Marie Force has worked as a reporter, editor and writer for the last 20 years, serving most recently as the communications director for a national membership organization. A lifelong reader of romance, she lives with her husband and two children in her home state of Rhode Island and had to become a football fan when the muse delivered Ryan to her doorstep! Line of Scrimmage is her first novel. Her second book, Same Time Sunday, will be out in Spring 2009.
Line of Scrimmage Marie Force. Casablanca, $6.99 (368p) ISBN 978-1-4022-1424-0
Force's debut contemporary reads like an overly long category romance. Ryan Sanderson, three-time Super Bowl-winning quarterback for the Denver Mavericks, interrupts his almost-ex-wife, Susannah, while she's dining with her new fianc�, Henry, and his parents. Ryan threatens to slow the divorce proceedings, delaying Susannah and Henry's wedding, unless she allows him to woo her until their marriage legally dissolves in 10 days. Susannah capitulates, and after they finally communicate with one another about the stillbirth that destroyed their marriage, their passion reignites. When Henry reappears on the scene, however, the story falters. Henry, who has loved Susannah for years, always tried to get between her and Ryan, and she seems to have meekly tolerated it. Susannah's passivity and poor judgment reflect poorly on her, and Henry has few positive qualities. Ryan, on the other hand, is a good guy desperate to fix past mistakes, a terrific change of pace from the typical reluctant hero. (Sept.)
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September 01, 2008
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Excerpt from Line of Scrimmage by Marie Force
Excerpt from Chapter 1
IF THERE WAS ONE THING SUSANNAH SANDERSON--SOON to be Susannah Merrill--excelled at, it was setting an elegant table. Along with sparkling crystal and gold on silver flatware, there were dainty tapered candles perched in sterling candlesticks. A floral centerpiece in buttery yellows and golds complemented the main attraction: her grandmother's Limoges china. Susannah often said that in a fire she'd grab the photo album from her debutante ball and as much of Grandma Sally's china as she could carry.
Not every dinner party warranted the use of the china with the pale flowers and strip of fourteen-carat gold around the edge. But entertaining her fianc� and his parents certainly qualified as a china-worthy event.
Susannah glanced at Henry, and he smiled with approval as he took a bite of the succulent leg of lamb she had prepared with just a touch of mint.
"This is absolutely delicious, honey," Henrietta Merrill said to her future daughter-in-law.
"You're a lucky man, son," Martin Merrill added.
"There's nothing quite like being married to a beautiful woman who can cook."
Henry reached for Susannah's hand, his love for her apparent in his worshiping gaze. "I know, Dad."
When a strand of his salt and pepper hair fell across his forehead, Susannah had to resist the urge to brush it back from his handsome face. Henry wouldn't approve of such an overt display of affection in front of his parents. The paisley bow tie he wore with his starched light blue shirt was a little crooked, but it only made him more adorable to her. He filled her with such an overwhelming sense of safety and tranquility--two things that had been sorely lacking in her life until Henry had returned to it. In just one month she would be his wife, and she'd have that safety and tranquility forever. Susannah couldn't wait.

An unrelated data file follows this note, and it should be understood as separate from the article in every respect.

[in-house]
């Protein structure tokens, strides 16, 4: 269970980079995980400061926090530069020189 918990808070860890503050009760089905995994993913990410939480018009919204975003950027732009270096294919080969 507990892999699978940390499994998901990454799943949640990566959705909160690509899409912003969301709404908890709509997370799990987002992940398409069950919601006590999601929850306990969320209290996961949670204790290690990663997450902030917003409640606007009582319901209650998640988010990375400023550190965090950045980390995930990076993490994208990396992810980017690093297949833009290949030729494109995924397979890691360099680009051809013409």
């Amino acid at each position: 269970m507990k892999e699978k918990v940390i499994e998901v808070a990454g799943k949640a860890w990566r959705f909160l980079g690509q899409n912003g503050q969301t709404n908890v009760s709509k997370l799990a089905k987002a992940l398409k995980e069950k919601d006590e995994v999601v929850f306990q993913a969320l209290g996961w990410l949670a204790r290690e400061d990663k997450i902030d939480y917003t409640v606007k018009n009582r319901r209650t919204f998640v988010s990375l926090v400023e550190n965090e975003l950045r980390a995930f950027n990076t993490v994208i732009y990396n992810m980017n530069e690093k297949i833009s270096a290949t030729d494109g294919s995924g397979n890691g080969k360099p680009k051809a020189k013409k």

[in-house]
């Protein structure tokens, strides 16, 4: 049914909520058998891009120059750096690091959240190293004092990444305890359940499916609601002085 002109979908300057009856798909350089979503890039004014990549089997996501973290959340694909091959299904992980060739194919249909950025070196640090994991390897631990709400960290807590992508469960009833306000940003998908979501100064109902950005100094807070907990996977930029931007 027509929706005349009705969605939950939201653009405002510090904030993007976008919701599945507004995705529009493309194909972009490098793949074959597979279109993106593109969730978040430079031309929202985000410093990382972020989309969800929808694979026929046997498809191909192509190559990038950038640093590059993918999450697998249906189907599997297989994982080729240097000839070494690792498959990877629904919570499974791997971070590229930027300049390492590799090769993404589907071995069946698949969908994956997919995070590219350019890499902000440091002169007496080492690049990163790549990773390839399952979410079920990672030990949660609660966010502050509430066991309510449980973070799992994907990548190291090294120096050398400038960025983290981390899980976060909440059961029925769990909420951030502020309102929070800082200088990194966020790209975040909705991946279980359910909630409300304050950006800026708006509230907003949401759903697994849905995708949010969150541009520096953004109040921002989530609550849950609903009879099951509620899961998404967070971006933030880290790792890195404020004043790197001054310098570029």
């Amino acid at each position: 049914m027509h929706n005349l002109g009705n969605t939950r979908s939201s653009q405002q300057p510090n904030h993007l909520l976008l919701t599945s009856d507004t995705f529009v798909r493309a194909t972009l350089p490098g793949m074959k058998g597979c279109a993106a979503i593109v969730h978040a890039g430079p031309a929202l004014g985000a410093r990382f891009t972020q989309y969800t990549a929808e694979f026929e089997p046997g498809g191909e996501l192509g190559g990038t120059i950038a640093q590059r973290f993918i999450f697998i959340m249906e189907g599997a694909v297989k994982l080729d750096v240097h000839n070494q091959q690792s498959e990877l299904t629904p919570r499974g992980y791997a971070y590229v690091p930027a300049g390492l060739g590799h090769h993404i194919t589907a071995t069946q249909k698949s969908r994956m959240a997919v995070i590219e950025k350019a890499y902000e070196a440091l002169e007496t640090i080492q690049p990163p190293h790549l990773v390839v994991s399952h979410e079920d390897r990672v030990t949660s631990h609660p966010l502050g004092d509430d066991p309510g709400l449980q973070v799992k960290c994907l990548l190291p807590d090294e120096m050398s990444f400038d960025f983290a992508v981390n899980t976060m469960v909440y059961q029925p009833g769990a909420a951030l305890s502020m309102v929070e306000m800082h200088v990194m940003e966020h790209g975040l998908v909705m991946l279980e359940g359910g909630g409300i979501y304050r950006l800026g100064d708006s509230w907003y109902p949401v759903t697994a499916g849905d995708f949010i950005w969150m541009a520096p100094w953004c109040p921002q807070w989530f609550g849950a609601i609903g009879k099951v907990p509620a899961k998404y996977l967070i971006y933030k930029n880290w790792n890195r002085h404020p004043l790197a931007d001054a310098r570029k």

Almost as if he could read her thoughts, Henry squeezed her hand and then released it to reach for his wine glass.
"Have you found your mother-of-the-groom dress yet, Mrs. Merrill?" Susannah asked. Henry's parents were spending the month before the wedding with their son in Denver.
"Just yesterday at Nordstrom. It's a lovely pale green silk."
Susannah forced herself not to cringe. The color would be horrible with the deep reds she had chosen for the late February wedding. "I'm glad you found something you're happy with."
"Now tell me," Henrietta said with a twinkle in her eye. "What's with this 'Mrs. Merrill' business?"
"Sorry," Susannah said with a small laugh. "Old habits die hard. I've been calling you Mrs. Merrill since Henry and I dated in high school."
"Well, now you're going to be his wife, so I thought we'd agreed to dispense with the formalities, hadn't we?"
"Of course . . . Mother."
Henrietta's portly face lit up with a warm smile.
After Susannah served her famous chocolate mousse, her future in-laws lingered over coffee--decaf so Martin would be able to sleep.
Susannah was startled to hear a chime echo through the house, indicating the front door had opened.
"Were you expecting someone, honey?" Henry asked.
"No." She pushed back her chair but froze halfway up, flinching when she heard first one boot and then another drop onto the marble floor in the foyer. Only one person had ever dropped his boots in her foyer . . . It couldn't be. Could it? Oh, God, please no . . . "Excuse me," Susannah stammered to her guests as she rushed from the dining room, through the kitchen, and into the foyer, stopping short at the sight of her ex-husband, Ryan.
"What are you doing here?" she asked in an exaggerated whisper.
He was bent in half putting something into the shabby duffel bag that sat at his feet. When he slowly stood up to his full six-foot, four inches, his signature Stetson shaded half his face. One deep dimple appeared when he smiled at her. "Hello, darlin'," he said in the lazy Texas drawl that used to stop her heart. But now, like everything else about him, it left her cold.
"What are you doing here?" she asked again.
"I'm home," he said with a casual lift of his broad shoulders. He shrugged off a beat-up calfskin jacket and tossed it at the coat stand.